22*1A/*1C*1/*1*1/*1*1/*10*3/*3272.7%
23*1A/*1C*1/*1*1/*1*10/*10*3/*3121.2%
24*1A/*1C*1/*1*1/*2*1/*1*1/*3111.1%
25*1A/*1C*1/*1*1/*2*1/*1*3/*3292.9%
26*1A/*1C*1/*1*1/*2*1/*10*1/*3181.8%
27*1A/*1C*1/*1*1/*2*1/*10*3/*3262.6%
28*1A/*1C*1/*1*1/*2*10/*10*1/*3101.0%
29*1A/*1C*1/*1*1/*2*10/*10*3/*3272.7%
30*1A/*1C*1/*1*1/*3*1/*10*3/*3121.2%
total68268.0%

Our result indicated 5% PM (*1C/*1C) and 58% EM (*1A/*1A) for CYP1A2, and indicated that these subjects require either dose increments or dose reductions. Nakajima et al. reported that the point mutation of CYP1A2*1C caused a significant decrease of CYP1A2 activity measured by the rate of caffeine 3-demethylation in Japanese smokers [35]. CYP2C9*2 and CYP2C9*3, the two most common variant alleles, exhibit largely reduced enzymatic activities. The Japanese subjects with the CYP2C9*1/*3 and CYP2C9*3/*3 genotypes have lower warfarin doses than those with the CYP2C9*1/*1 genotype [36]. Our result indicated 5.3% IM (*1/*3) for CYP2C9, and indicated that these subjects would require dose modifications.

For the CYP2C19 gene, there were many reports on the association between genes and clinical doses. Furuta et al. have reported that cure rates by lansoprazole therapy were 84.6% in PMs, 67.9% in IMs, and 45.8% in EMs [11]. The report also indicated that the mean values for the areas under the plasma - a concentration-time curve are about 13 times as high as those of the EM group. These clinical data would be useful for drug therapy in future studies. For lansoprazole therapy, our results indicated IM (*1/*2, *1/*3) and EM (*1/*1) for CYP2C19, and indicated that these subjects required dose modifications.

According to the previous report with Tamoxifen therapy, the patients who have one or no normal allele of CYP2D6 required increased dose adjustment [17]. Since tamoxifen is a pro-drug, it is impossible to achieve the expected effect on a patient who has a *10 allele. The 60.5% subjects (*1/*10, *10/*10) may require dosage adjustment in Japanese subjects for the CYP2D6 gene.

In our study, the CYP3A5*3 allele was found in abundance in the Japanese population with an indicated 76.2%. Tacrolimus has a low therapeutic index with a wide range of side effects and large interindividual variability in its pharmacokinetics, particularly in the dose required to reach target trough blood concentrations, thus necessitating routine therapeutic drug monitoring in clinical practice [6]. Interestingly, Tsuchiya et al. reported that the CYP3A5*1 allele required a higher daily tacrolimus dose as compared to those of the CYP3A5*3/*3 genotype in kidney transplant recipients [37]. According to our results, 41.6% EM and IM (*1/*1, *1/*3) subjects would require dose adjustment or change of drug in Japanese subjects. Although a few attempts have been made with CYP3A5, it would be valuable to examine the subjects more closely in clinical settings.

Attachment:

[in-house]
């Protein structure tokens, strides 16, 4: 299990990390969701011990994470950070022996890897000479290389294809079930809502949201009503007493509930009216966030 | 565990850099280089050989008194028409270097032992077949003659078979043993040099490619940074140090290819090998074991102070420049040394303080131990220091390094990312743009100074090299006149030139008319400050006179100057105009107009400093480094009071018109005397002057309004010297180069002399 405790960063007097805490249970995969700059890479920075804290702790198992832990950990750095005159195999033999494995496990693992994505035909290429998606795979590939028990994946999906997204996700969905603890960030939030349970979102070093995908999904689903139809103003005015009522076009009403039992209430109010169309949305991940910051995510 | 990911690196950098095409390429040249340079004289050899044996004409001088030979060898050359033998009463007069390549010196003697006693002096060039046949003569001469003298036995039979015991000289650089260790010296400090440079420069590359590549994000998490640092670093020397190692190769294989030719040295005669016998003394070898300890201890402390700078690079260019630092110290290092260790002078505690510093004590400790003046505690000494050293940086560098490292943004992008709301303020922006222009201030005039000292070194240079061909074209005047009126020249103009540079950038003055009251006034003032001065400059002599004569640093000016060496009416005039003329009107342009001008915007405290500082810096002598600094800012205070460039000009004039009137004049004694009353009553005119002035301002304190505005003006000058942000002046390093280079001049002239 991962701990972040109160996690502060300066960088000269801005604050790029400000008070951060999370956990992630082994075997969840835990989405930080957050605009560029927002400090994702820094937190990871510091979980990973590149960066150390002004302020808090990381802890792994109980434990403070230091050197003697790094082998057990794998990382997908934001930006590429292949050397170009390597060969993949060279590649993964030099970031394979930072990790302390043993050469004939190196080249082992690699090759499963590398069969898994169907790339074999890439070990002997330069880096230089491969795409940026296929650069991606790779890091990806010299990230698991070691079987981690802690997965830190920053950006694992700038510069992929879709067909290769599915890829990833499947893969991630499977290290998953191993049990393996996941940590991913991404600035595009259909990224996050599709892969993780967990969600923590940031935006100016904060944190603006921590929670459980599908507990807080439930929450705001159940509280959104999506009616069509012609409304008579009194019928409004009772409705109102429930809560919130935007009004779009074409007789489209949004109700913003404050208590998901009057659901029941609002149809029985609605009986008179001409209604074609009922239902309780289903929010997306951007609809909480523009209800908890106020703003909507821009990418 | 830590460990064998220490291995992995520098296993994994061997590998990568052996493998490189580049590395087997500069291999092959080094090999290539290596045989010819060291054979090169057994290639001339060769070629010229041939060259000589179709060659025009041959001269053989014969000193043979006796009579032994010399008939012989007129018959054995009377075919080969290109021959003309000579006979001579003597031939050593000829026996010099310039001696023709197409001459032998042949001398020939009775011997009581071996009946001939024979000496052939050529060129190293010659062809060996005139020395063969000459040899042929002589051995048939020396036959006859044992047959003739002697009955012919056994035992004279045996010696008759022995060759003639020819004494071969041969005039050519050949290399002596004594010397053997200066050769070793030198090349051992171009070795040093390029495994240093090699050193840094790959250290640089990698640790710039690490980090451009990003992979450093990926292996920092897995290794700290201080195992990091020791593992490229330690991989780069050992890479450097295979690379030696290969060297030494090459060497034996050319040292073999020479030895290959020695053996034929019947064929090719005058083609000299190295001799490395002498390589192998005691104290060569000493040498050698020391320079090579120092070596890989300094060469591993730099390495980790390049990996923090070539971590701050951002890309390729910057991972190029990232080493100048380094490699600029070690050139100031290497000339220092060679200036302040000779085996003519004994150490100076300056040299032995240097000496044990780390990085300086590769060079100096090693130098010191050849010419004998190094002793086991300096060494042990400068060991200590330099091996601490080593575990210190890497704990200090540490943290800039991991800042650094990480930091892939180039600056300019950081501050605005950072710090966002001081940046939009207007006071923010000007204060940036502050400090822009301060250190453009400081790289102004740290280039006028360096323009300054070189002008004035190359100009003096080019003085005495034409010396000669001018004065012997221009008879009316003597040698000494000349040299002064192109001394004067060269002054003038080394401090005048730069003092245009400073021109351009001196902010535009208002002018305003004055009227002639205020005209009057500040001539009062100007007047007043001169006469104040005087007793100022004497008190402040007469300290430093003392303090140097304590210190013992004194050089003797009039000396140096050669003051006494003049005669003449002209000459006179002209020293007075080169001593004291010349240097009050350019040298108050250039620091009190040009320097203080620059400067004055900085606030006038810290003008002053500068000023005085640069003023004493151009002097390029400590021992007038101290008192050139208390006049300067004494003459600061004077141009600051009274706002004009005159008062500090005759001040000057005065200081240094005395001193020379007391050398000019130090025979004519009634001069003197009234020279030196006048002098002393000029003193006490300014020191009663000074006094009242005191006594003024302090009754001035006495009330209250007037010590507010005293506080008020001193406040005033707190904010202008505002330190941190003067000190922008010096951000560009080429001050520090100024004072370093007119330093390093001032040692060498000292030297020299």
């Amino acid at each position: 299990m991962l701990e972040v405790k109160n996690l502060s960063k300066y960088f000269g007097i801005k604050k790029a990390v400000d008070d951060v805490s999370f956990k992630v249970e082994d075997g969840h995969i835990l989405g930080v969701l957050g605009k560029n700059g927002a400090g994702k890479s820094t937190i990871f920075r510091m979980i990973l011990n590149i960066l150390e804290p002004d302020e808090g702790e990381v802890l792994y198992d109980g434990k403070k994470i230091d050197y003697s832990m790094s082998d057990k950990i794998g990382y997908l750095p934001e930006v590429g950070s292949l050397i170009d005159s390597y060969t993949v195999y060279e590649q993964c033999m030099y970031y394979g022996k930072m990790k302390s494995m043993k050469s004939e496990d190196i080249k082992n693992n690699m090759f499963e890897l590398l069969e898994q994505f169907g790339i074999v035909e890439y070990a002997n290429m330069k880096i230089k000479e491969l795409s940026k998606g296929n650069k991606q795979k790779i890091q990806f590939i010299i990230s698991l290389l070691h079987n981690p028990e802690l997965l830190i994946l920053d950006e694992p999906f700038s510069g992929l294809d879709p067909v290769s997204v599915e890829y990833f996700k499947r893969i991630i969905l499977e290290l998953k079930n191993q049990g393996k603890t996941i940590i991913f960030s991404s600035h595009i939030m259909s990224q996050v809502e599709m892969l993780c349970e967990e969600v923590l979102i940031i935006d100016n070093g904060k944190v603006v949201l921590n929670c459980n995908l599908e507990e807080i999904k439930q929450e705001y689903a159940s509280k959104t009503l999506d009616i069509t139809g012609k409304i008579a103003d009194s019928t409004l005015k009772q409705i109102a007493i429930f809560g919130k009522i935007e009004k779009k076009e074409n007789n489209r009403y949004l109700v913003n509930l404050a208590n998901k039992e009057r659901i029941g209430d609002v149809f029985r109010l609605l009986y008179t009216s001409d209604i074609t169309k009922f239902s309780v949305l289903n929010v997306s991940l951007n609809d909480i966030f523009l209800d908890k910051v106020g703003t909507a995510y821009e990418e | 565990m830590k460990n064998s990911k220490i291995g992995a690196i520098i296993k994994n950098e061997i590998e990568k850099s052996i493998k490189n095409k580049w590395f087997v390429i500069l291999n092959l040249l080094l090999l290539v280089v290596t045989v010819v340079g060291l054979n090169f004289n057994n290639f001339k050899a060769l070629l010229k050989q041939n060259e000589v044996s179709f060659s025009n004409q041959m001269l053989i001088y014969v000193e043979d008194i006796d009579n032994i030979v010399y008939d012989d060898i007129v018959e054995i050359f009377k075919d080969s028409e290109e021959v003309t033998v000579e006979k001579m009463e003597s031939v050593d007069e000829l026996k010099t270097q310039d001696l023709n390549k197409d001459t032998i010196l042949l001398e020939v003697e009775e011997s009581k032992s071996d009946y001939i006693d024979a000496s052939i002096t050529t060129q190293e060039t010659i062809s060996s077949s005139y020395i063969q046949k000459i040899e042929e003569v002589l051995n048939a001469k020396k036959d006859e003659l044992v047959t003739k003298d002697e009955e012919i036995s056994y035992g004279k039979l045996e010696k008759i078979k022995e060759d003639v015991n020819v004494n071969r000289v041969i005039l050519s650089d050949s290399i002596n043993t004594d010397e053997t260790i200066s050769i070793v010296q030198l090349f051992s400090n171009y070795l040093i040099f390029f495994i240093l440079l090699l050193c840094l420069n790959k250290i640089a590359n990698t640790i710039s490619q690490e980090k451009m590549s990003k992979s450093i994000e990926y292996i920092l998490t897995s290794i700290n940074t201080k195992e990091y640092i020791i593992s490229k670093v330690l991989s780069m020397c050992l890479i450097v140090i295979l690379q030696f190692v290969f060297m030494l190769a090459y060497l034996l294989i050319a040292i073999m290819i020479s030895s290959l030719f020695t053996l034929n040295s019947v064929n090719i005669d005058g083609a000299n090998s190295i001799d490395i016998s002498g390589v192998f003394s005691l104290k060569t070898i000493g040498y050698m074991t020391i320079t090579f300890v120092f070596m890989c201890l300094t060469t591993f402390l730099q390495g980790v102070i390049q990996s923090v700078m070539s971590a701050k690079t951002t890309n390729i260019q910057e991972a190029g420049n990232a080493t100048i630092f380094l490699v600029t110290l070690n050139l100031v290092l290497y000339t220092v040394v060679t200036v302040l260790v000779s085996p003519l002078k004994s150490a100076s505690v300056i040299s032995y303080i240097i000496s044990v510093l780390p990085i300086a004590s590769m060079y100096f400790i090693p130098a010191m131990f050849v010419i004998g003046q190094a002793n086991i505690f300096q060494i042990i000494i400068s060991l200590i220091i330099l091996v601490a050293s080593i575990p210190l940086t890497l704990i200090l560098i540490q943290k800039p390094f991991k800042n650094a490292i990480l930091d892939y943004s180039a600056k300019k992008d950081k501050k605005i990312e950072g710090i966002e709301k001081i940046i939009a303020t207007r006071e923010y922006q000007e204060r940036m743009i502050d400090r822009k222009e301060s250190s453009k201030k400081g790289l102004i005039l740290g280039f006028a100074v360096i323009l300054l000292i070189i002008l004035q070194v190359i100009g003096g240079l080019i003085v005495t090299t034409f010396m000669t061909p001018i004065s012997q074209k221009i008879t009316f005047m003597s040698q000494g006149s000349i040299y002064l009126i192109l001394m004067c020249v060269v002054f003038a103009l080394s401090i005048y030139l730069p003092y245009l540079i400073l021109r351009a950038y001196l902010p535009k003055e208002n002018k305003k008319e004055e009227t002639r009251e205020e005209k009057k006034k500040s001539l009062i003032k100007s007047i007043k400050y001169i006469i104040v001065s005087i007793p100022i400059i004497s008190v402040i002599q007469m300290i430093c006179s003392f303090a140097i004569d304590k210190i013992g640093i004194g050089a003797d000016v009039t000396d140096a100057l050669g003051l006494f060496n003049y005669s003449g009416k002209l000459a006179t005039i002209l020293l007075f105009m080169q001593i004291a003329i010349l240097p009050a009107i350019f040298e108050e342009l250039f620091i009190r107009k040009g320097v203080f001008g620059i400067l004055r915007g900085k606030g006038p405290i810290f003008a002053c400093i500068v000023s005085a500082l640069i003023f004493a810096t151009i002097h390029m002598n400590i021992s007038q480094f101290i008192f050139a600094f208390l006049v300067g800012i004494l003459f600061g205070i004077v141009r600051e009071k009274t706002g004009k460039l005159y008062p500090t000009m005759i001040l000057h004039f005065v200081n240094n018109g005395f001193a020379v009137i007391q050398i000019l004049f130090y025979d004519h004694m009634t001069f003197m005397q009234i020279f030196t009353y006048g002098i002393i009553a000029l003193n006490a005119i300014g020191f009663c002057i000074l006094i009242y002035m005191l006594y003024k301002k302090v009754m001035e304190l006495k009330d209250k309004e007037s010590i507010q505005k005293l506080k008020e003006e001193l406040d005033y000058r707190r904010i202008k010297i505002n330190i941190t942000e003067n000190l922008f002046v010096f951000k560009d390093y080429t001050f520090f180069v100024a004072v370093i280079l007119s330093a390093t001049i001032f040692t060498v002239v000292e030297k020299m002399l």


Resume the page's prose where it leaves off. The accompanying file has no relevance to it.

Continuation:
This study is the first to investigate a population data that includes more than a thousand subjects and the combined genotypes of five important genes, which were CYP genes, CYP1A2, CYP2C9, CYP2C19, CYP2D6 and CYP3A5, all highly polymorphic genes in the Japanese population. Prospective clinical trials that evaluate the utility of genotyping and individualized medicine are critical in guiding clinical practice of individualized drug therapy [6].

Molecular genetic analysis could open new doors for targeted drug development and drug regulation to promote effective, safe, and cost-effective individualized drug therapy. Further prospective studies, showing a direct correlation between predictive genotyping and improvement of drug efficacy, could lead to the establishment of CYP genotyping [2]. If we knew our genotype information before treatment started, it would be possible to predict the severe side effects in clinical treatment. In medical settings, we expect the pharmacist to be able to design drug doses in consideration of the genotypes, on the grounds that the pharmacist is an expert in drugs. In order to propose the most appropriate structure for education programs for pharmacy students, it is vital that further research and development take place. This study has sought to spearhead such research and development.

Supplementary Material

Attachment

Tables S1 - S2.

Competing Interests

The authors have declared that no competing interest exists.

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Author contact

Corresponding address Corresponding author: Kenji Kinoshita, Address: School of Pharmaceutical Sciences, Mukogawa Women's University, 11-68 Koshien Kyuban-Cho Nishinomiya, Hyogo 663-8179, Japan. TEL: +81-798-45-9982 FAX: +81-798-41-2792 E-mail: kenji_kac.jp.


Received 2014-8-5
Accepted 2014-11-3
Published 2015-1-1